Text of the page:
A domain in human EXOG converts apoptotic endonuclease to DNA-repair exonuclease

Michal R. Szymanski, Wangsheng Yu, Aleksandra M. Gmyrek, Mark White, Ian J. Molineux, J. Ching Lee, Yuhui Yin

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Abstract

Human EXOG (hEXOG) is a 50-exonuclease that is crucial for mitochondrial DNA repair; the enzyme belongs to a nonspecific nuclease family that includes the apoptotic endonuclease EndoG. Here we report biochemical and structural studies of hEXOG, including structures in its apo form and in a complex with DNA at 1.81 and 1.85Å resolution, respectively. A Wing domain, absent in other ββα-Me members, suppresses endonuclease activity, but confers on hEXOG a strong 5′-dsDNA exonuclease activity that precisely excises a dinucleotide using an intrinsic 'tape-measure'. The symmetrical apo hEXOG homodimer becomes asymmetrical upon binding to DNA, providing a structural basis for how substrate DNA bound to one active site allosterically regulates the activity of the other. These properties of hEXOG suggest a pathway for mitochondrial BER that provides an optimal substrate for subsequent gap-filling synthesis by DNA polymerase γ.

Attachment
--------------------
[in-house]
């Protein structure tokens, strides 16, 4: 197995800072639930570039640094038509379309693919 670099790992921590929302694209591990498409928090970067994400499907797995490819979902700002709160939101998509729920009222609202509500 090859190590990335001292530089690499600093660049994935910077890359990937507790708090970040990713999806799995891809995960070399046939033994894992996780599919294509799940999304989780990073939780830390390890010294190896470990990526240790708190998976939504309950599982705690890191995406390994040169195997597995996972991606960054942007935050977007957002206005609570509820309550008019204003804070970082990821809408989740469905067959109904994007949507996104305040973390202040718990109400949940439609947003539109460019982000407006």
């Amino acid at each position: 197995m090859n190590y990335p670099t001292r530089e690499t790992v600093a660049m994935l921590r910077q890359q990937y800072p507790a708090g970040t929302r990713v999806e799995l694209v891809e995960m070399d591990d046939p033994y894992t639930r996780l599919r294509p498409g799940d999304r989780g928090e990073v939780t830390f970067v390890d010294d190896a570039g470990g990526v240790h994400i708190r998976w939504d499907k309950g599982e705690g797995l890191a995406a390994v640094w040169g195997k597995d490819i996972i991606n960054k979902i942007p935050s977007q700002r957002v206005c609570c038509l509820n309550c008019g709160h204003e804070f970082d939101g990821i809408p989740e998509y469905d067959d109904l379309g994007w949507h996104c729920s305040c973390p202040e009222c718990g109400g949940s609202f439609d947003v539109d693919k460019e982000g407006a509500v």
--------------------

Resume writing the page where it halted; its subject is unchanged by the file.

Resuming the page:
Original languageEnglish (US)
Article number14959
JournalNature Communications
Volume8
DOIs
StatePublished - Jan 1 2017

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ASJC Scopus subject areas

  • Chemistry(all)
  • Biochemistry, Genetics and Molecular Biology(all)
  • Physics and Astronomy(all)

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